After passing the bill 200-0, the lawmakers extended the parliament session to debate the final step in the deal - a law that would allow President Mwai Kibaki and opposition leader Raila Odinga to share power.
Kibaki and Odinga struck the deal to share power last month, after weeks of violence killed more than 1,000 people. Both claimed victory in Dec. 27 presidential elections that observers said were so flawed by rigging that it was impossible to say who had won. They also have accused politicians of fomenting the violence.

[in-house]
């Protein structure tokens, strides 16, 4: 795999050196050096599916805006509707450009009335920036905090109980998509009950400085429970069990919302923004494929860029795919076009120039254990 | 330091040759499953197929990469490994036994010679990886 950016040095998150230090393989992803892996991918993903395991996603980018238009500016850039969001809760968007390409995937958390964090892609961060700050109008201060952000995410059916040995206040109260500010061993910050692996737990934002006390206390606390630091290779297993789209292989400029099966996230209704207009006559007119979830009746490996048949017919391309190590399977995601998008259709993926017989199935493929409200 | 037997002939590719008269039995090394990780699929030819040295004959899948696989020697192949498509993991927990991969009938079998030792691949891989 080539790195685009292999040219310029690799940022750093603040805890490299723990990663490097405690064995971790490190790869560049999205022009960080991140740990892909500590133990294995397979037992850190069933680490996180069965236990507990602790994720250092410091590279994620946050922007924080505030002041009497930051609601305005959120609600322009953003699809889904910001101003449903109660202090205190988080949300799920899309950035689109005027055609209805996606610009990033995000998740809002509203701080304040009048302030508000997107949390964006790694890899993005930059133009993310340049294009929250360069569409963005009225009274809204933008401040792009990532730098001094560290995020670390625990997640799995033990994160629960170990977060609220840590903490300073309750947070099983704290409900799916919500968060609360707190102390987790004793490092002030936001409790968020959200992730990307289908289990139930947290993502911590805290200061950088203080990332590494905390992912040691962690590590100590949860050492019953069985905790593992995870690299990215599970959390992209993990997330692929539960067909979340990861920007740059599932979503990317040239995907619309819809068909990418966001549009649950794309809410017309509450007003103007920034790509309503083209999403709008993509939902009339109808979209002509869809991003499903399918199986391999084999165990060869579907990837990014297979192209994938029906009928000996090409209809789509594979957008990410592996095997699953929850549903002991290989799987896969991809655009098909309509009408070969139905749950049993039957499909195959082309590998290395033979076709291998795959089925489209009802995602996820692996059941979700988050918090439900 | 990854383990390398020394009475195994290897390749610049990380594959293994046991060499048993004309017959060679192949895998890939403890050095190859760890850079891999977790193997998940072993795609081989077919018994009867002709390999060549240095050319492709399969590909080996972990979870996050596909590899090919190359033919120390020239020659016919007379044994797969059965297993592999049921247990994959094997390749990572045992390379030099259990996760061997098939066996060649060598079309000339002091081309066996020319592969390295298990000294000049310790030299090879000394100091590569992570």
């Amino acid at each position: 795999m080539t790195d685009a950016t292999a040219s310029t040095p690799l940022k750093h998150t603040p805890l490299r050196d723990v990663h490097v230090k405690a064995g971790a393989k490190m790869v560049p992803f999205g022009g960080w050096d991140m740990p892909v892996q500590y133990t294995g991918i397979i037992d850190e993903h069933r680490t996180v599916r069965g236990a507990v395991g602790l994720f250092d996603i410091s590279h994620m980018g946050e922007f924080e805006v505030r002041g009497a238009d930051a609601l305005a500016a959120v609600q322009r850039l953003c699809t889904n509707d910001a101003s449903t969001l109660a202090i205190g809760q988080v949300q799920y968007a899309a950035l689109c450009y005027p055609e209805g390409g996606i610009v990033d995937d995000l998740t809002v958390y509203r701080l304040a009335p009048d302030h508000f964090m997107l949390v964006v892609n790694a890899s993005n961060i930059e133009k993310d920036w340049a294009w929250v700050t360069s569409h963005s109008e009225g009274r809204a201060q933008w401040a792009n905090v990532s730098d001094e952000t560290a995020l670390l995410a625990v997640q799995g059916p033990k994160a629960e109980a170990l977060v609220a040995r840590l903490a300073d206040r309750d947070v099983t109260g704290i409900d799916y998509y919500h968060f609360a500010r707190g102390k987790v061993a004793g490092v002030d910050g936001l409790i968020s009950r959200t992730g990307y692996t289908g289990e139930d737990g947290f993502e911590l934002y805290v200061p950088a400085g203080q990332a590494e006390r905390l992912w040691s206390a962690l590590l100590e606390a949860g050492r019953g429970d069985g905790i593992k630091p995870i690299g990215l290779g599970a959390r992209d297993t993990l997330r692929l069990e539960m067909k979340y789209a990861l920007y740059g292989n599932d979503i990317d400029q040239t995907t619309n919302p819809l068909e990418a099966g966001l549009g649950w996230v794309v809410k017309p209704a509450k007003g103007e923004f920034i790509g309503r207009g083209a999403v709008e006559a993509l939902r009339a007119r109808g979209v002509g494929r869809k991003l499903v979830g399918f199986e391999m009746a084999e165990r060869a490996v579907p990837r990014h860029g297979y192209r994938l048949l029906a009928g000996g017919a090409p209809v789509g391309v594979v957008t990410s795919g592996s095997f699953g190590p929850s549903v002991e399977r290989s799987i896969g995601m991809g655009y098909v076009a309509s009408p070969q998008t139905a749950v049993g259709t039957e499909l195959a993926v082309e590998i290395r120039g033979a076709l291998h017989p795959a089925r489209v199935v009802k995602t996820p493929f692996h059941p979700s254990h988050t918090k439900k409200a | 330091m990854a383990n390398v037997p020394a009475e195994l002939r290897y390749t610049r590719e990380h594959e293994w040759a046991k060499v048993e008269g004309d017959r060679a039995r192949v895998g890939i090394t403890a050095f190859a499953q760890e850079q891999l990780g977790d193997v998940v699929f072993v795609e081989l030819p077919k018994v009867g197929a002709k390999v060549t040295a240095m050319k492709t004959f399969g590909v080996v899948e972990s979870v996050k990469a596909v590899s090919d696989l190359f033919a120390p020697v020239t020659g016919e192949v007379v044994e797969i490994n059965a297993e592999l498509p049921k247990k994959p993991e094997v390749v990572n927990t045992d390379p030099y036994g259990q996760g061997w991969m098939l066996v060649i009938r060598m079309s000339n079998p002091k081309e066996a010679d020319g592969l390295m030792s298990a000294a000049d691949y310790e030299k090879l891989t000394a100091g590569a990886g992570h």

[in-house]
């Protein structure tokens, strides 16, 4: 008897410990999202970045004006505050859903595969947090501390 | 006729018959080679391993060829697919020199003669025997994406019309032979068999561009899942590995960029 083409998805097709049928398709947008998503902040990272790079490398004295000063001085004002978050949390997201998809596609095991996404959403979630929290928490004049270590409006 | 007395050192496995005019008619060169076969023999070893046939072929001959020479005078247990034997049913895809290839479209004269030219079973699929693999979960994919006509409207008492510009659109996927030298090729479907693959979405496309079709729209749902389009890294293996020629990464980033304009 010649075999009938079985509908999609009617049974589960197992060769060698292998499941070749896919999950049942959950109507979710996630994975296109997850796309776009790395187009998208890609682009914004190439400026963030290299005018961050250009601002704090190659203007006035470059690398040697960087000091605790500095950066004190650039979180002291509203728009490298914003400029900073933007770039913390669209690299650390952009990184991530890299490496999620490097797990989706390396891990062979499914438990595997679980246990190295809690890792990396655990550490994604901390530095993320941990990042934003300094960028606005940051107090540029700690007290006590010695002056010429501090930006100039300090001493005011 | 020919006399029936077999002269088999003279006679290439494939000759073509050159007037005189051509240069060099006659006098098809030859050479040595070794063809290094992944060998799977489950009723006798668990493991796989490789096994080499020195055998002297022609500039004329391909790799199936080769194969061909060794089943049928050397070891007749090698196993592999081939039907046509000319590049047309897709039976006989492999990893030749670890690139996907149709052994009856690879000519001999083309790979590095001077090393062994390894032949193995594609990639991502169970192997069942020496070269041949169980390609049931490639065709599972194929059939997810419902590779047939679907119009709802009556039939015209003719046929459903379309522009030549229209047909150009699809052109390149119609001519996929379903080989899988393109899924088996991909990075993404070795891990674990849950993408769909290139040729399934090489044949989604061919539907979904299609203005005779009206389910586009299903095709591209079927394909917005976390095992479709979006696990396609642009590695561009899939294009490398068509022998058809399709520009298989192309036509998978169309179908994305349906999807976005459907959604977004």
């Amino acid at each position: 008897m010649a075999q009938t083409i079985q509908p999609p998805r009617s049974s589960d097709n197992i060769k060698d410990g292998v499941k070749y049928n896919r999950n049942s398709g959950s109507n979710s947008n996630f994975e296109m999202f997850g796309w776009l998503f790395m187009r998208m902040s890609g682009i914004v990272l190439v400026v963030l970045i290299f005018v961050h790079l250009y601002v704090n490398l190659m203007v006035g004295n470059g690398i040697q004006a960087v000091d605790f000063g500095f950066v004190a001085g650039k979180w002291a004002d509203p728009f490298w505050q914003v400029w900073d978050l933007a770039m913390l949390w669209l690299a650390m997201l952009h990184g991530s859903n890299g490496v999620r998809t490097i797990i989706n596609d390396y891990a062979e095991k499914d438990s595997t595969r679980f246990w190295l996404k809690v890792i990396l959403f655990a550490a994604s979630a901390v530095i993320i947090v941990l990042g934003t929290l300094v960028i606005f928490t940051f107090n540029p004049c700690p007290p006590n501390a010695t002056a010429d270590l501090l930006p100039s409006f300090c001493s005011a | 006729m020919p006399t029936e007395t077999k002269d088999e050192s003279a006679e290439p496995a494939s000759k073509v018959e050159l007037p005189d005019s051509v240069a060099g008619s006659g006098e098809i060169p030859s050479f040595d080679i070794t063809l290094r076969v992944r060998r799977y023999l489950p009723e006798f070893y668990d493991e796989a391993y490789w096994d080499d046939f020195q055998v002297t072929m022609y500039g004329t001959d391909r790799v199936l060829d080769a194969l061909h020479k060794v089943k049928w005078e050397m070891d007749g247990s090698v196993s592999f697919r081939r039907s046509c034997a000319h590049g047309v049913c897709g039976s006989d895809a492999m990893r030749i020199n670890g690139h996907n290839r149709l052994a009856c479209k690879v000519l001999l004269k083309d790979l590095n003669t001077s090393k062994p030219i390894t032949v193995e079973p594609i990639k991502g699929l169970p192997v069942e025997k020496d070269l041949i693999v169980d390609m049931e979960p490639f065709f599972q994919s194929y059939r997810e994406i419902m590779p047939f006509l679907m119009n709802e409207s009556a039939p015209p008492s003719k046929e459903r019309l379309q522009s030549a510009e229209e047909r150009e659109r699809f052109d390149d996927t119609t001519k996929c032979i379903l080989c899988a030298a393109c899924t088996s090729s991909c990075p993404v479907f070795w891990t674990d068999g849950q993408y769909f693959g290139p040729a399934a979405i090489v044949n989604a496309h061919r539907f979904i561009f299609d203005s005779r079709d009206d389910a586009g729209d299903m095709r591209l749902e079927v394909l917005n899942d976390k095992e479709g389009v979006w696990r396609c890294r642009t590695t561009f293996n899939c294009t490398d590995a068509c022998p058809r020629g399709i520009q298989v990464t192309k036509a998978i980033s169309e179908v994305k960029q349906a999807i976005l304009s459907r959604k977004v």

The Dec. 27 vote tapped into a well of resentment that resurfaces regularly at election time in Kenya, but this year's bloodshed has been the most brutal and sustained by far. The election dispute exposed simmering resentments over land and Kibaki's Kikuyu ethnic group, long dominant in politics and the economy.
Odinga and Kibaki must try to help more than a half-million people who have been displaced from their homes and require food, water and medical care. Kenya's Red Cross has said it knows of at least 500 children who were separated from their families.
There also is the matter of restoring one of Africa's most promising economies.
Kenya, one of the most prosperous and tourist-friendly countries in Africa, has seen up to US$1 billion in losses linked to the turmoil.